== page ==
Review: Antidepressants improve depression in adults with physical illnesses
ACP J Club. 1999 July-Aug;131:8. doi:10.7326/ACPJC-1999-131-1-008
Gill D, Hatcher S. A systematic review of the treatment of depression with antidepressant drugs in patients who also have a physical illness. Cochrane Review, latest version 11 Nov 1998. In: The Cochrane Library. Oxford: Update Software.
Are antidepressants effective for depression in adults with physical illnesses?
Studies were identified by searching MEDLINE (to June 1998), the Cochrane Clinical Trials Register (to June 1998), the Cochrane Depression Anxiety and Neurosis Trial Register, and the British National Formulary (to March 1998). 2 journals and a specialist textbook were scanned, bibliographies were reviewed, and experts were contacted.
Randomized controlled trials were selected if the patients had a physical illness plus documented depression; antidepressants were compared with placebo or no treatment; and outcomes of changes in depression, changes in physical illness, and treatment acceptability (percentage of patients who completed the trial) were measured. Exclusion criteria were heterogeneous study groups; patients with dementia, psychosis, or addictive behaviors; use of antidepressants for pain relief; studies of euphoriants, adjuvants, or combination therapy; and data from the second arm of crossover studies.
Data were extracted on study quality and characteristics, depression, drug category, physical disease, disability, and outcomes.
18 trials (838 patients) were included. Diseases studied were HIV or AIDS; stroke; cancer; mixed studies; and multiple sclerosis, heart disease, renal failure, diabetes mellitus, and head injury. Atypical antidepressants were used in 3 studies, tricyclic antidepressants (TCAs) were used in 11 studies, and selective serotonin-re-up-take inhibitors (SSRIs) were used in 6 studies. Reduction in depression was significant for all antidepressants (P < 0.001) and for TCAs (P = 0.002) (Table) but not for individual categories of antidepressants. 2 studies measured function and quality of life; neither showed improvements with antidepressants.7 studies evaluated change in physical illness; of these, 1 showed worse control of disease in diabetes (nortriptyline).
Antidepressants improve depression in adults with physical illnesses.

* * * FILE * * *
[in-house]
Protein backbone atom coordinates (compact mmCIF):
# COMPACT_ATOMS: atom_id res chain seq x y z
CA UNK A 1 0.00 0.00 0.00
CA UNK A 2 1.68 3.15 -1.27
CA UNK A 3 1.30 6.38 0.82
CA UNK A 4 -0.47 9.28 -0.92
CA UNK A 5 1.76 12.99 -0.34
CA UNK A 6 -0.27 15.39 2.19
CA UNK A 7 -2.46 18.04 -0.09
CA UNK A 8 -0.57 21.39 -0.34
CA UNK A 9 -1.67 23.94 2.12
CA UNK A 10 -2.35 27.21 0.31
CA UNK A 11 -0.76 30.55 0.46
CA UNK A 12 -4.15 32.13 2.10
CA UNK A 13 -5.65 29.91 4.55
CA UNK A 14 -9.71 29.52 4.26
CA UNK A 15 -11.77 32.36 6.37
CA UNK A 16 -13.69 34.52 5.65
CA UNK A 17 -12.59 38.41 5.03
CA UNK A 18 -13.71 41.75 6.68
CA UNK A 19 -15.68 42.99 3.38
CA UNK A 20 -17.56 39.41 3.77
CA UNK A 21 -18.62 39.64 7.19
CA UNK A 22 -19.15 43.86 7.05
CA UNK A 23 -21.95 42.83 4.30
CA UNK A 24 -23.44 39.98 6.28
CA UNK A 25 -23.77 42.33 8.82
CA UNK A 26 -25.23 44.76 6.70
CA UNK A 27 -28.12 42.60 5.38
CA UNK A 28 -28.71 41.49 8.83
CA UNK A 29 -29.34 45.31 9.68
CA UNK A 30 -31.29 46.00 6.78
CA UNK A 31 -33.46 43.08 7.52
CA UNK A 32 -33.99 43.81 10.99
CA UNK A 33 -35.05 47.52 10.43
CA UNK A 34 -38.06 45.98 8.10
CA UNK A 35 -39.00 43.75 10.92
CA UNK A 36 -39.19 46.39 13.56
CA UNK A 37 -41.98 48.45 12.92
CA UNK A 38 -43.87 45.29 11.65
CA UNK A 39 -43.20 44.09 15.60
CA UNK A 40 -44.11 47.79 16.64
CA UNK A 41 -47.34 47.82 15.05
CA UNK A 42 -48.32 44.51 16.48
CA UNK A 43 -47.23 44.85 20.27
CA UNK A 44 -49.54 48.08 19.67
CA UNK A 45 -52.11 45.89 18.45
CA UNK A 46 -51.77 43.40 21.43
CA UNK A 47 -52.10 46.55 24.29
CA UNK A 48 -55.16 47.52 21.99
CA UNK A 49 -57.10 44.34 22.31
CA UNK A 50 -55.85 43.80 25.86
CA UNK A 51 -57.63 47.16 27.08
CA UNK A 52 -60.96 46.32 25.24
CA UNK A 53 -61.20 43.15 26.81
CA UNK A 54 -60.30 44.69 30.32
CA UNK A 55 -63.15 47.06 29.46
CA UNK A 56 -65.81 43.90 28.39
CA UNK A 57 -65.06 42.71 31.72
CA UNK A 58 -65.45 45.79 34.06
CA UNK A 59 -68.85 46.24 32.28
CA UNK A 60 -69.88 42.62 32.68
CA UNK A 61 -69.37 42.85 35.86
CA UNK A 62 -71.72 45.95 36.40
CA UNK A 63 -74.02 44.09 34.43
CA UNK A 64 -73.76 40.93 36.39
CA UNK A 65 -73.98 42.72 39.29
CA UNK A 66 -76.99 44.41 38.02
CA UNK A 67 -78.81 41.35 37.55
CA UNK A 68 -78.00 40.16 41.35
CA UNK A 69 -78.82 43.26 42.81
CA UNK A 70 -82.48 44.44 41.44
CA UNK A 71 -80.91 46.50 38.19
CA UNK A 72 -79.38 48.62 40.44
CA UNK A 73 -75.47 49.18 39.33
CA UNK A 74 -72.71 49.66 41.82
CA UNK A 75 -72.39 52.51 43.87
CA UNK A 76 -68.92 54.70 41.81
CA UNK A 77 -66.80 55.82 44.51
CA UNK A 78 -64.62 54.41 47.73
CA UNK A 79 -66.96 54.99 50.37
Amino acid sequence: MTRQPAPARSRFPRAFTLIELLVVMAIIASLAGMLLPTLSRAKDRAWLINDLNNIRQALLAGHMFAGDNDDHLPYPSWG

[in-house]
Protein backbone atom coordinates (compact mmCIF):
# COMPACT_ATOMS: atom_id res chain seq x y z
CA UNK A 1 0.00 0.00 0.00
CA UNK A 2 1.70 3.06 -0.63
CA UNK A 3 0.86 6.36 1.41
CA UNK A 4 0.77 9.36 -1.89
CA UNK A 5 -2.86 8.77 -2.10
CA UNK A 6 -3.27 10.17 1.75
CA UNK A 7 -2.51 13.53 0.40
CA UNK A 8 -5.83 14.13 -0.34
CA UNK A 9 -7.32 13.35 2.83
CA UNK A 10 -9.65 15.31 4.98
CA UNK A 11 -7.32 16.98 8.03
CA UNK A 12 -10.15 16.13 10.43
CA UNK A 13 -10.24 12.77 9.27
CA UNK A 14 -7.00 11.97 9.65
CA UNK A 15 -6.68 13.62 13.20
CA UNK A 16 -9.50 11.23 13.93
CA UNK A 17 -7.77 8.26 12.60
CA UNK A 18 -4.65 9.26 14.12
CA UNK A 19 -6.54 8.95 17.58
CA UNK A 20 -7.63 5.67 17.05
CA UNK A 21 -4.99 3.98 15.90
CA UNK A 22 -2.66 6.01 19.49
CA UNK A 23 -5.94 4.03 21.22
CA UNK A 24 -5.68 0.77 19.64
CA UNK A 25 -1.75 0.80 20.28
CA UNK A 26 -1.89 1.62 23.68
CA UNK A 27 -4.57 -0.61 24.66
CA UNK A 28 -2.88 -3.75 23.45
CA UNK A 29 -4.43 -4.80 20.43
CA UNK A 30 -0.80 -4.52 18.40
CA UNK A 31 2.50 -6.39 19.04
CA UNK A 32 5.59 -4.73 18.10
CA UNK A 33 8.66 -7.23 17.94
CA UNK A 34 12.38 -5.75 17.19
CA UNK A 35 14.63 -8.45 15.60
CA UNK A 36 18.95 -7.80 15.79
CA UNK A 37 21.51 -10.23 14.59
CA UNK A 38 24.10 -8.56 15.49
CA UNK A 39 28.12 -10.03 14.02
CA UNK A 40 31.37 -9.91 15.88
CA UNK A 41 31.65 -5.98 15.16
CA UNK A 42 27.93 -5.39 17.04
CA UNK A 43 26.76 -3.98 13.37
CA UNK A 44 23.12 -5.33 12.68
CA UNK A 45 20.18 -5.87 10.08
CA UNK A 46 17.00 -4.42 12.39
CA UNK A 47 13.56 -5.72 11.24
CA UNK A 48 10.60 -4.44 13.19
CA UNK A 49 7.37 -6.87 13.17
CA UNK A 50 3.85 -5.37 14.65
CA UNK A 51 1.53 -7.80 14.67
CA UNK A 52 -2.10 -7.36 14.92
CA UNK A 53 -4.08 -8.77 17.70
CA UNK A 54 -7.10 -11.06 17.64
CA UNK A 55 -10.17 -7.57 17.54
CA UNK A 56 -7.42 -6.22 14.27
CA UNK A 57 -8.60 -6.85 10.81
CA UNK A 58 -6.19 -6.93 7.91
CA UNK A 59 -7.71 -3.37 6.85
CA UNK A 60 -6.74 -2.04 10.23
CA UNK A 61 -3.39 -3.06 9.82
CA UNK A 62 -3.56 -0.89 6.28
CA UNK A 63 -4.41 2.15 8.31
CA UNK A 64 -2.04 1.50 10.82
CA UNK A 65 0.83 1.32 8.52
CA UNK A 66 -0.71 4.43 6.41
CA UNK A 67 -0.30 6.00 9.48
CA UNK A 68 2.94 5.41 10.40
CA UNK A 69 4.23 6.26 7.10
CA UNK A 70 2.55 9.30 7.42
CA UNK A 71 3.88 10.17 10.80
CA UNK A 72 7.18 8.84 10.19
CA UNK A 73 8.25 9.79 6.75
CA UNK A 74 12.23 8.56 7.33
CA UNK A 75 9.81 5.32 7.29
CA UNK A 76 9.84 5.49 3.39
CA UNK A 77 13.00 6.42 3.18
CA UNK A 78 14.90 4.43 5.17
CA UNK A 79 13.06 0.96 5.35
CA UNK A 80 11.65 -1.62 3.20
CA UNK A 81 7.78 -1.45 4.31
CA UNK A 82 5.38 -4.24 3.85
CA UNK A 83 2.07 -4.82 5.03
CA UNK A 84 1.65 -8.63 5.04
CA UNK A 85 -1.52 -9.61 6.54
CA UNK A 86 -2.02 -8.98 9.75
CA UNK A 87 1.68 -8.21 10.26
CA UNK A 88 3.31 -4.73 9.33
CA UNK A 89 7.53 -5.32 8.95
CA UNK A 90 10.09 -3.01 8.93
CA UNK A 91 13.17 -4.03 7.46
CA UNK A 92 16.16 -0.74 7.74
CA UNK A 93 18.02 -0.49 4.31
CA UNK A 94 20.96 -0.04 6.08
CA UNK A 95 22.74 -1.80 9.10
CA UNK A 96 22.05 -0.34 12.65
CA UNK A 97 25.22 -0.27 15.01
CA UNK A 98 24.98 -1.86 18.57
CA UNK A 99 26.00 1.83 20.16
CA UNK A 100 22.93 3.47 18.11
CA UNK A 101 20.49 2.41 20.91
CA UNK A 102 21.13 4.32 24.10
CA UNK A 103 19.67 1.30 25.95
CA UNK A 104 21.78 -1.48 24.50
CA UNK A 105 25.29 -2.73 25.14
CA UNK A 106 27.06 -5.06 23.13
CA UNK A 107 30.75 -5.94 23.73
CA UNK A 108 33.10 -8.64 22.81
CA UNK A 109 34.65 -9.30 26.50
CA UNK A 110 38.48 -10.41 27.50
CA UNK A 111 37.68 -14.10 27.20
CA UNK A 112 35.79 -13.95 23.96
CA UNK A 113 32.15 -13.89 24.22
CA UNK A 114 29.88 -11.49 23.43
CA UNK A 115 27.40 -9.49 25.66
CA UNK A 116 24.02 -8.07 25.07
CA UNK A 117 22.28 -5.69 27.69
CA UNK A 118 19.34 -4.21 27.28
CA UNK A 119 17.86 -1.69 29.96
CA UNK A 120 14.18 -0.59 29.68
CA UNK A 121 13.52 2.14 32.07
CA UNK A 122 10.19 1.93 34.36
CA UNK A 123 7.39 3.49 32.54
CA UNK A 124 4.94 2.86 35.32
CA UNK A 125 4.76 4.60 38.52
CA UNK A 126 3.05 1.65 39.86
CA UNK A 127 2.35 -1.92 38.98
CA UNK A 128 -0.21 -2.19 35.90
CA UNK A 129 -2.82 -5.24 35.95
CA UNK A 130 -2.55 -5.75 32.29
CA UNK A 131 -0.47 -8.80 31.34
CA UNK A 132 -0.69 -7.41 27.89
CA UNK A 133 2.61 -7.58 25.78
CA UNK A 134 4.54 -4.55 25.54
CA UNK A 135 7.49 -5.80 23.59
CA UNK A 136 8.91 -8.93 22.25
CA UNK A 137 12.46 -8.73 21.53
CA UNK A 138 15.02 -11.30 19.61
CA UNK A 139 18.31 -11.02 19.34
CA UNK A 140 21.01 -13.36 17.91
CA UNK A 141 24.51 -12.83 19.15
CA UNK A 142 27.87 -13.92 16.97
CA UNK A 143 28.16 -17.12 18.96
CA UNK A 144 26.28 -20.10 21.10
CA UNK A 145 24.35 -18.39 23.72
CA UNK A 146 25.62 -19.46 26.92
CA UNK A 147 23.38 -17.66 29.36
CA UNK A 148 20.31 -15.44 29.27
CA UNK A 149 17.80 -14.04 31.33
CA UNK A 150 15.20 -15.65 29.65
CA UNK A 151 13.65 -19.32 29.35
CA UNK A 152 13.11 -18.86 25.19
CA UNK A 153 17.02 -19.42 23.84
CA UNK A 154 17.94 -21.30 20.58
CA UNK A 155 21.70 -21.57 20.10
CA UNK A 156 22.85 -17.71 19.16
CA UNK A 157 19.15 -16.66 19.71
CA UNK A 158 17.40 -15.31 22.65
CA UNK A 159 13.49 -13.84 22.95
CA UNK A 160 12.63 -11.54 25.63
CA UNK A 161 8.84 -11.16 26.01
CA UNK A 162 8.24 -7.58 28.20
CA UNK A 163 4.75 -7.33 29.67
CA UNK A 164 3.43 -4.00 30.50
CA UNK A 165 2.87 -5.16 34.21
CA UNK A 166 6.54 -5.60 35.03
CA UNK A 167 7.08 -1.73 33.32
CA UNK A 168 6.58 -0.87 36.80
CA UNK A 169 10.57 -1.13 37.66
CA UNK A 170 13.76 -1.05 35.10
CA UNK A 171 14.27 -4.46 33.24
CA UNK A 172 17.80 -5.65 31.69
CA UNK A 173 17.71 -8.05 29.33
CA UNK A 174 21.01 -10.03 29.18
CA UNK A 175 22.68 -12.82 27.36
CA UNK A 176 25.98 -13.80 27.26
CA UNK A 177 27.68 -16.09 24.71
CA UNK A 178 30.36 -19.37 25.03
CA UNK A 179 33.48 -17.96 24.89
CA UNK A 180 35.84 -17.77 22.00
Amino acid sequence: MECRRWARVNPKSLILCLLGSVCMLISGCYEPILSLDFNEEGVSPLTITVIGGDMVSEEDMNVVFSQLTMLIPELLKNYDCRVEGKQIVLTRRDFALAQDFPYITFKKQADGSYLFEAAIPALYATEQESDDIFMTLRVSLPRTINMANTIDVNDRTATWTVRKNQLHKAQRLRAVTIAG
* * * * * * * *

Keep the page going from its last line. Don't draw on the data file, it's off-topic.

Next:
Sources of funding: Medical Research Council and Waitemata Health.
For correspondence: Dr. D.D. Gill, Department of Liaison Psychiatry, Whipps Cross Hospital, London E11 1NR, England, UK. FAX 44-181-535-6521.
Table. Antidepressants vs placebo for improvement in depression at the end of treatment for adults with physical illnesses (mean duration 6.5 wk)*
|Type of antidepressant||Weighted event rate||RBI (95% CI)||NNT (CI)|
|All||47.1%||25.9%||29% (16 to 40)||5 (4 to 7)|
|Tricyclics||51.1%||24.5%||30% 9 to 47)||4 (2 to 10)|
*Abbreviations defined in Glossary; RBI, NNT, and CI calculated from data in article.
Physical and psychiatric conditions frequently occur together in general hospital settings, and psychiatric symptoms in the presence of physical illness are more common than psychiatric symptoms alone in general practice (1). Many persons are depressed, and evidence suggests that patients with physical illnesses do not recover from depression as well as those without. Gill and Hatcher confirm that depression in the presence of physical illness responds to antidepressants.
With such a wide topic, the authors have left several questions unanswered, although they promise to cover some of these in the future. They correctly emphasize the importance of randomization and the use of standardized psychiatric instruments in assessing outcome. More attention could have been given to quantifying the presence of physical illness for either severity or duration. The authors could also have highlighted the wide range of antidepressant doses used (double the therapeutic dose in the case of desipramine), given the small but significant dose-effect relation (2). Studies of different types of antidepressants were combined for analysis because these agents have been shown to be more alike than different in terms of treatment response. It remains uncertain, therefore, if patients who are physically ill and depressed tolerate SSRIs better than TCAs.
It is also unclear to what extent the findings of trials of depressed patients without physical illnesses can be extrapolated to trials of depressed patients with physical illnesses. The authors suggest that such extrapolation might be possible, although their evidence comes from a nonrandomized comparison of trials rather than from trials that randomized patients to either TCAs or SSRIs.
While we wait for answers to some of these questions, evidence highlights the importance of recognizing and treating depression in patients who are physically ill as well as understanding and using the wide range of effective antidepressants available.
Steve Kisely, MBChB, MD, MSc
University of Western AustraliaFremantle, Western Australia, Australia